Matisse had previously often depicted his wife Amélie and teenaged daughter Marguerite, but now that he was spending long periods of time apart from them, he had to hire his models locally. He also found for Renoir the young woman who became that painter's last favorite model, Andrée ("Dédée") Heuchling, and in 1920 the wife of his son Jean, later the renowned film director. With his family not present, Matisse could spend long sessions drawing and painting nude or partially nude models in interior settings, creating scenarios that were--pursuant to his encounter with Renoir--more than at any time previously tinged with the suggestion of erotic fantasy. The present painting shows his young model clothed in a sheer embroidered wrap, with her skirt or a sheet drawn up to just barely cover her sex. This filmy garment is possibly of North African origin, such as that which appears in the Algerian pictures of Delacroix and Renoir. A multi-colored robe of similar provenance draped here over the chair is seen in other paintings of this period (fig. 2). Such imported exotic wares were readily available in the marketplaces of Nice and Marseille. This simple raiment presaged the more elaborate costumes in which Matisse would adorn his models as odalisques in those sumptuous paintings he subsequently created during the ensuing years of his first decade in Nice.
The sense of idle, languorous reverie with which Matisse's invests his nudes and Nice interiors owes much to the Orientalist tradition in French painting since the mid-19th century. Matisse visited Morocco twice during 1912-1913--he still held vivid memories of these trips, which now inspired him to cultivate in the studio a fantasy realm that little resembled the real world outside his rooms. Nice was moreover the perfect place to do this--the city was an important center of the French silent film industry. Matisse's visits to local movie sets, where some of his models worked, also induced him in the privacy of his make-shift hotel room studio to stage tableaux that bespeak a discreetly seductive eroticism, while at the same time allowing him to seriously tap into the art of past masters, such as Rubens, Delacroix and Renoir, whose work in this manner he admired and--with a suitably modern inflection--sought to emulate.
A date of 18 May 1920 is given in Matisse's hand, with the artist's signature, on his notarized sale receipt for this painting and another addressed to Bernheim-Jeune (illustrated in G.-P. and M. Dauberville, op. cit., p. 844). Matisse probably completed the picture after he returned to Nice in February, having recently spent several weeks in London, where he worked on costume and set designs for the Ballets Russes production of Stravinsky's fairy tale opera Le chant du rossignol. He was again painting in rooms at the Hôtel Mediterranée. His model here is Antoinette Arnoux, an aspiring fashion model who began to pose for Matisse during the winter of 1918-1919, when she was eighteen years old. She sat for many of the early Nice figure paintings, and is best known for having modeled for the exquisite paintings Matisse created of a young woman wearing a plumed or flowery hat as well as those masterly drawings of the same subject he included in Cinquante dessins, a collection his dealer Bernheim-Jeune published in September 1920, on the occasion of the artist's fiftieth birthday. Alfred H. Barr, Jr., described Antoinette as being "pudgily adolescent, provincial and demure...a cold, aquiline beauty with shadowed eyes...alert and elegant...languorous and seductive" (Matisse: His Art and His Public, New York and London, 1975, p. 206). She normally wore her hair in long tresses, occasionally drawn back or coifed atop her head in the chapeau paintings and drawings. Antoinette subsequently bobbed her hair in the fashionable style of the day, as she is seen in the present painting, and another done this year, where clad in only her chemise she dreamily looks up from a book (fig. 3).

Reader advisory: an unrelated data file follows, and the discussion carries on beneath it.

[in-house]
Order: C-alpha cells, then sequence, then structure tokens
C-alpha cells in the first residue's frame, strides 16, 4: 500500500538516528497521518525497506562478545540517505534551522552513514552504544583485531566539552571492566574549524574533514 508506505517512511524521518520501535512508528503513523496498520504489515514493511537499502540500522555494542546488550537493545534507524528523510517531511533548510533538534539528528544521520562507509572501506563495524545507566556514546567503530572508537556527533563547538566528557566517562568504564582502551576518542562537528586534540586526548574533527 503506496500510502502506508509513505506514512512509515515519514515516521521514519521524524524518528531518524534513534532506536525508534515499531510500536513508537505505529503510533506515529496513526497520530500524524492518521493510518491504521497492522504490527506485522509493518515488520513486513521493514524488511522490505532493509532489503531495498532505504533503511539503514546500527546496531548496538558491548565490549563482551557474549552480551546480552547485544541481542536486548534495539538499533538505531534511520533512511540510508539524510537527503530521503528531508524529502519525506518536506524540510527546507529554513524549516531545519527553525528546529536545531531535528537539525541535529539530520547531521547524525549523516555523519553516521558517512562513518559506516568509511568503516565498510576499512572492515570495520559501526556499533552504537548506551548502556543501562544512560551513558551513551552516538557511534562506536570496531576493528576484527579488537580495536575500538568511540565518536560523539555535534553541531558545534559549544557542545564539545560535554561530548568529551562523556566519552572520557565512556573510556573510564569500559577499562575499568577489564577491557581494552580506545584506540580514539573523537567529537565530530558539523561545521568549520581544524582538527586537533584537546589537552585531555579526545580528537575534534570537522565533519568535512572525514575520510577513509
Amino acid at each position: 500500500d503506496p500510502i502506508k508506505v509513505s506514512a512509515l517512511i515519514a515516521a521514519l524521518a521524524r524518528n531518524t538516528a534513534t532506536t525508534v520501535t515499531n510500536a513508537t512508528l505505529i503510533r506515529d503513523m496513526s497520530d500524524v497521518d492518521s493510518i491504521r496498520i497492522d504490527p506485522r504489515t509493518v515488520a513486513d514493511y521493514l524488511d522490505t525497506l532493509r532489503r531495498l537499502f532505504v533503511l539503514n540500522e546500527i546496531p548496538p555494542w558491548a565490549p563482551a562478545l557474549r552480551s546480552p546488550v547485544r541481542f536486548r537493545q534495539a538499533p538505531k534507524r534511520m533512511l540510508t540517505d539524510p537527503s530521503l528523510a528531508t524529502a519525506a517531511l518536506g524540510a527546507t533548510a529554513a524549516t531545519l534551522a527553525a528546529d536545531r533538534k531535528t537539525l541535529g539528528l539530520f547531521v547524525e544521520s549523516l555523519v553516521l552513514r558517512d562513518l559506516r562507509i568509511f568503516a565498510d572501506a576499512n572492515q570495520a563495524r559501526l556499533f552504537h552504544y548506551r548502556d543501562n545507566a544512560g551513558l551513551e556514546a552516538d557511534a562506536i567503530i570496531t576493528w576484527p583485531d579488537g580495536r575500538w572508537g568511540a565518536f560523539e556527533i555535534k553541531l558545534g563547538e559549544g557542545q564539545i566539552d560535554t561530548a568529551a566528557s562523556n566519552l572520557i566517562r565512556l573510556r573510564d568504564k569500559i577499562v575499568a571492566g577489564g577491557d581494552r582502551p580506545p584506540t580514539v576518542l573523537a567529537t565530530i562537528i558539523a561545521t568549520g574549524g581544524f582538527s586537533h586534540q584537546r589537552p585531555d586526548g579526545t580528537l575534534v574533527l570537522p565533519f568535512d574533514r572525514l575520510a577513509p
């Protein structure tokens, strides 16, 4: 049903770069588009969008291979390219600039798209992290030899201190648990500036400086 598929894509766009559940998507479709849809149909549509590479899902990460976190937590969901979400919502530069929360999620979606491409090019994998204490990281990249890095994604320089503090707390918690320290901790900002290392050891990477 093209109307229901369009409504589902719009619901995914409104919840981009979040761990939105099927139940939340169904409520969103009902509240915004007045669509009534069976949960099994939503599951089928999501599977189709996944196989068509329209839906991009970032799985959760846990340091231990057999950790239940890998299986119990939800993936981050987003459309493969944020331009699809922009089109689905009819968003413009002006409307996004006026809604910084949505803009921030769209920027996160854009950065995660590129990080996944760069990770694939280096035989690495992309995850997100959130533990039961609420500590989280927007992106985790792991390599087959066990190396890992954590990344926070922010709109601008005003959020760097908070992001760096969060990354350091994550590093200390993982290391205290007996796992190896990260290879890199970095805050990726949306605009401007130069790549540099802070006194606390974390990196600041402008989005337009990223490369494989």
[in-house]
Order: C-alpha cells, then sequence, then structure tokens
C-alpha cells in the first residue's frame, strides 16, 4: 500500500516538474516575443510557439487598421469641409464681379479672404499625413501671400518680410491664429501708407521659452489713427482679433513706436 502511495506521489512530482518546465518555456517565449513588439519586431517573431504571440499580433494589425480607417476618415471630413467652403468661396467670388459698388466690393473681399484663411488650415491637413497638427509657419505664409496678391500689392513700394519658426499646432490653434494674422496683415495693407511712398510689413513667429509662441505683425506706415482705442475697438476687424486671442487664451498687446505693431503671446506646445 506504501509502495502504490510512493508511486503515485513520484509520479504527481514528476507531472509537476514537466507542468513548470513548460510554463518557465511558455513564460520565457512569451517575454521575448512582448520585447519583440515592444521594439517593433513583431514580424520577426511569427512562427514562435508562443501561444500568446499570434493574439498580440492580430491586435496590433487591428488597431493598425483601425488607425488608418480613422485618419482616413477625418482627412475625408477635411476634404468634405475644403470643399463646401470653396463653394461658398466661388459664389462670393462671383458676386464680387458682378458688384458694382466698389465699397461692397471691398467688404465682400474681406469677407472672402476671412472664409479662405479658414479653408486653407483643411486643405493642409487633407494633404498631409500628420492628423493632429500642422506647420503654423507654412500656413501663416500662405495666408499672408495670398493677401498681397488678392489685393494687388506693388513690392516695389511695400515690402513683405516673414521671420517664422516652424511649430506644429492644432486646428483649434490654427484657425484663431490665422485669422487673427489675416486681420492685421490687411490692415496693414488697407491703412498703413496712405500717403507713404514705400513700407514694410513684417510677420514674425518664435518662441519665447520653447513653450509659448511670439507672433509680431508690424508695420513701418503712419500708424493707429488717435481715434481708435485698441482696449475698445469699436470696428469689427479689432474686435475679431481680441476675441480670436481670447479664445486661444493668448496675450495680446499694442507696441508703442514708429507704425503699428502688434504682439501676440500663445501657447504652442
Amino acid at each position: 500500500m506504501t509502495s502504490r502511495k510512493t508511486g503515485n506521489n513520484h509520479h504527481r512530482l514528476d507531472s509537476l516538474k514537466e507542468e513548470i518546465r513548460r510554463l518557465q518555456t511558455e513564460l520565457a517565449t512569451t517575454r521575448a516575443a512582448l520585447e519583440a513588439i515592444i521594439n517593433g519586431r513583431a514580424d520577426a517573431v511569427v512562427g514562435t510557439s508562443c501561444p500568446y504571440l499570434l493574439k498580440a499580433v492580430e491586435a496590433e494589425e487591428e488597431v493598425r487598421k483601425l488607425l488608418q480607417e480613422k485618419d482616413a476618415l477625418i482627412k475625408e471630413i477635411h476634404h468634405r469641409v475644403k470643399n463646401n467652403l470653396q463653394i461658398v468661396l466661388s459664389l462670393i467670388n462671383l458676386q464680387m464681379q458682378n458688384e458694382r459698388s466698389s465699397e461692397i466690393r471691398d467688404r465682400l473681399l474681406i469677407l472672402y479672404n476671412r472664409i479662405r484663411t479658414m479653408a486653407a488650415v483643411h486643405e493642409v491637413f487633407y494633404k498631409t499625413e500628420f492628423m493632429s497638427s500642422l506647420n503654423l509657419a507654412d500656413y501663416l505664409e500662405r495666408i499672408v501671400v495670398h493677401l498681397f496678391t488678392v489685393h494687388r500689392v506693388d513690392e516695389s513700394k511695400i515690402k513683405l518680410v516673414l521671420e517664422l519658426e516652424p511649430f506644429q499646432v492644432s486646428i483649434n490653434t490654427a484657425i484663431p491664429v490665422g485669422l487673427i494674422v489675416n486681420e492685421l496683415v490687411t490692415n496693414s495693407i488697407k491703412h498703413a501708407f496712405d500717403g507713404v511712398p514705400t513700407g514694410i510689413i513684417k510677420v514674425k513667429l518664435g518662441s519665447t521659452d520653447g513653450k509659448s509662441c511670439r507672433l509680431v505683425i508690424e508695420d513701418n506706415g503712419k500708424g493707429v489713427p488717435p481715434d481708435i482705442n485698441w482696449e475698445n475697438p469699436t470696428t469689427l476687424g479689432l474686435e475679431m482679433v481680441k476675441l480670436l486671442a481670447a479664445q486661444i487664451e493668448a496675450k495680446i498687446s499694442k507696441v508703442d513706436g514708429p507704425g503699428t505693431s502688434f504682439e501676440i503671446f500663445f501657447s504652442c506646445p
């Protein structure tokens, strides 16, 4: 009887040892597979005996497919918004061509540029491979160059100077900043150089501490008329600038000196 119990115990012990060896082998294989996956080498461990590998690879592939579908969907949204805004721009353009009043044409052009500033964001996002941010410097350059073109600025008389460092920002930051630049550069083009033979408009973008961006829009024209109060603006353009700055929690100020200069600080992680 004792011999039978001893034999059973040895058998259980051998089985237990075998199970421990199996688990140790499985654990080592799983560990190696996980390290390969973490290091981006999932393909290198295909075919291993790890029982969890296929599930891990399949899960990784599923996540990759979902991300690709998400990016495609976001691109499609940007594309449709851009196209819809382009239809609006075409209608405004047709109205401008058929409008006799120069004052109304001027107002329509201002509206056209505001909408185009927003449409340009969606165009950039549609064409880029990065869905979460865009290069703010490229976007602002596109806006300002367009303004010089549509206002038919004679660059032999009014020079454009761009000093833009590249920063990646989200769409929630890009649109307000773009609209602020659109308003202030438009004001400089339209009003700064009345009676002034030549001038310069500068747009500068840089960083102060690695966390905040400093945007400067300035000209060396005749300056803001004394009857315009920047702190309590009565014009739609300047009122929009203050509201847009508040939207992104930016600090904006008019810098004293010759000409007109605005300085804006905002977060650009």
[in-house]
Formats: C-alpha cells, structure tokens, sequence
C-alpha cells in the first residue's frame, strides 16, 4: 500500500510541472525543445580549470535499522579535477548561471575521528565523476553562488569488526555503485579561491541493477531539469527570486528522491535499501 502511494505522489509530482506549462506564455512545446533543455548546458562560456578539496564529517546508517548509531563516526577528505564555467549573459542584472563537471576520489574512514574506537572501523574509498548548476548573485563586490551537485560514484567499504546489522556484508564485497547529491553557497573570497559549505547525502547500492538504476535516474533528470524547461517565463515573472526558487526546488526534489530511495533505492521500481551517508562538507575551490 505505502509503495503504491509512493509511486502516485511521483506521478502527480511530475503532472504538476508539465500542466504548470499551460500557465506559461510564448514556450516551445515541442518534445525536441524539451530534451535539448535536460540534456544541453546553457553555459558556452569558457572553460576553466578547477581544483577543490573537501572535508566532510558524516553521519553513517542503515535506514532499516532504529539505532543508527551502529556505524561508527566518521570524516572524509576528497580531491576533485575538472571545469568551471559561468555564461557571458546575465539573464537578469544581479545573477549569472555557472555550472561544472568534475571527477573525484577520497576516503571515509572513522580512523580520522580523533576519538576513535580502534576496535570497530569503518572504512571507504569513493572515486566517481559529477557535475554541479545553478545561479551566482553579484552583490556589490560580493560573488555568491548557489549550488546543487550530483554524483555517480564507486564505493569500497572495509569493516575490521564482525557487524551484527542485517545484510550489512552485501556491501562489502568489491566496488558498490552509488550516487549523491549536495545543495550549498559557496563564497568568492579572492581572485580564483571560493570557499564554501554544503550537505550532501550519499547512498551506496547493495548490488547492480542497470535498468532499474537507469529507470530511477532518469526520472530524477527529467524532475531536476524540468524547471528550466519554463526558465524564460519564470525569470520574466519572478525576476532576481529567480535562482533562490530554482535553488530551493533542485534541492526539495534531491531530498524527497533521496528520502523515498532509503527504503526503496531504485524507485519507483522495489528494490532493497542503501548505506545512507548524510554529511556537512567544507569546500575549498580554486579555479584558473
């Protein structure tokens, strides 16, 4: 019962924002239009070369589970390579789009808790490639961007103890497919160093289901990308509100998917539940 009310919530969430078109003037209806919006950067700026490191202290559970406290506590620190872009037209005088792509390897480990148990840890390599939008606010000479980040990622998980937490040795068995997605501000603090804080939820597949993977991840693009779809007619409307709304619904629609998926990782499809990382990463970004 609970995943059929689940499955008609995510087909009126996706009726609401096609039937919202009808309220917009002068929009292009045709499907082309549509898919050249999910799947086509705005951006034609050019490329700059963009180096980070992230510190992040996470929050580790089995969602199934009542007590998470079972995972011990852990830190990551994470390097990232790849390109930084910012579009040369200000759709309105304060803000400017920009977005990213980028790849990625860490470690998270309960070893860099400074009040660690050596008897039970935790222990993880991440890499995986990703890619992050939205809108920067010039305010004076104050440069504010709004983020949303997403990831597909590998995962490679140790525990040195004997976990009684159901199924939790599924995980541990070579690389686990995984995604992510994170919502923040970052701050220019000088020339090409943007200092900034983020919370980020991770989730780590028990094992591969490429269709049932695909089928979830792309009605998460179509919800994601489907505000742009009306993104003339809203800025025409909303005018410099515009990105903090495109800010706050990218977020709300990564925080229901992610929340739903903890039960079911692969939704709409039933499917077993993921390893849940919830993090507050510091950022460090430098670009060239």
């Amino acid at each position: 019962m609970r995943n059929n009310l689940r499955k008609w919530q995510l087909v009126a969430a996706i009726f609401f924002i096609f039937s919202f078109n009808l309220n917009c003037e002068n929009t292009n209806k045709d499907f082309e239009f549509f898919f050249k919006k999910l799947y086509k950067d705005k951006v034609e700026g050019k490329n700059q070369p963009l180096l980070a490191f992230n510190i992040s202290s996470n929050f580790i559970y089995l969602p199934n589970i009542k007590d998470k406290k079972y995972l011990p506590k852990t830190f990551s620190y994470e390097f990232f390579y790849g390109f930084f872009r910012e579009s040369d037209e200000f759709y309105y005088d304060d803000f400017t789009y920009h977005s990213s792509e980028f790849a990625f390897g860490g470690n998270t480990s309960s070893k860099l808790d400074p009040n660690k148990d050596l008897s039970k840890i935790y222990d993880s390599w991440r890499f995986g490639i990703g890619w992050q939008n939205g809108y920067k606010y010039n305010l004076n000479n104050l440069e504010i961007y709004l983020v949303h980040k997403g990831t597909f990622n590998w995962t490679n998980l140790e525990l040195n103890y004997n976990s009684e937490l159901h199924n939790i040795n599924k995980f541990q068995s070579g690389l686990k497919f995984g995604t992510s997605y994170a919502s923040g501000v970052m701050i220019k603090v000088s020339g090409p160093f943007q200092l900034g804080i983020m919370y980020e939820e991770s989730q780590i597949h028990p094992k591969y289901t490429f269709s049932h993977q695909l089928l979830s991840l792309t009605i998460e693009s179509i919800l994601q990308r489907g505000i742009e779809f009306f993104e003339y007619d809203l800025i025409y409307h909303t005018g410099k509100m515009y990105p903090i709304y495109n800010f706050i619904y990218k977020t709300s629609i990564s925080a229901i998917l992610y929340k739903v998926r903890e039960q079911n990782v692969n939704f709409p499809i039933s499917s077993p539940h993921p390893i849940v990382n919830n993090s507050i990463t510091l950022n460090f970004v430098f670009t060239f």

Gaston Bernheim de Villers (1870-1953), who with his brother Josse owned the prestigious Galerie Bernheim-Jeune in Paris, retained this painting for his personal collection, until he sold it to Sam Salz, one of the leading dealers of modern French paintings in New York, after the Second World War. The third owner of this painting was the New York collector Nathan L. Halpern. After working for William S. Paley at CBS television, Halpern founded his own television distribution company, in which he pioneered the broadcasting of live theater and other real-time events, and the use of satellite technology. He was a benefactor and member of the corporation for The Metropolitan Museum of Art, New York.
Matisse's sale receipt for this and another painting (Dauberville, no. 368), dated 18 May 1920. BARCODE: 28863281
(fig. 1) Pierre-Auguste Renoir, Le Concert, circa 1919. Art Gallery of Ontario, Toronto. BARCODE: 28861324
(fig. 2) Henri Matisse, Intérieur à Nice, femme assise avec un livre, 1920. Philadelphia Museum of Art. BARCODE: 28861355
(fig. 3) Henri Matisse, Le petit déjeuner, 1920. Philadelphia Museum of Art. BARCODE: 28861348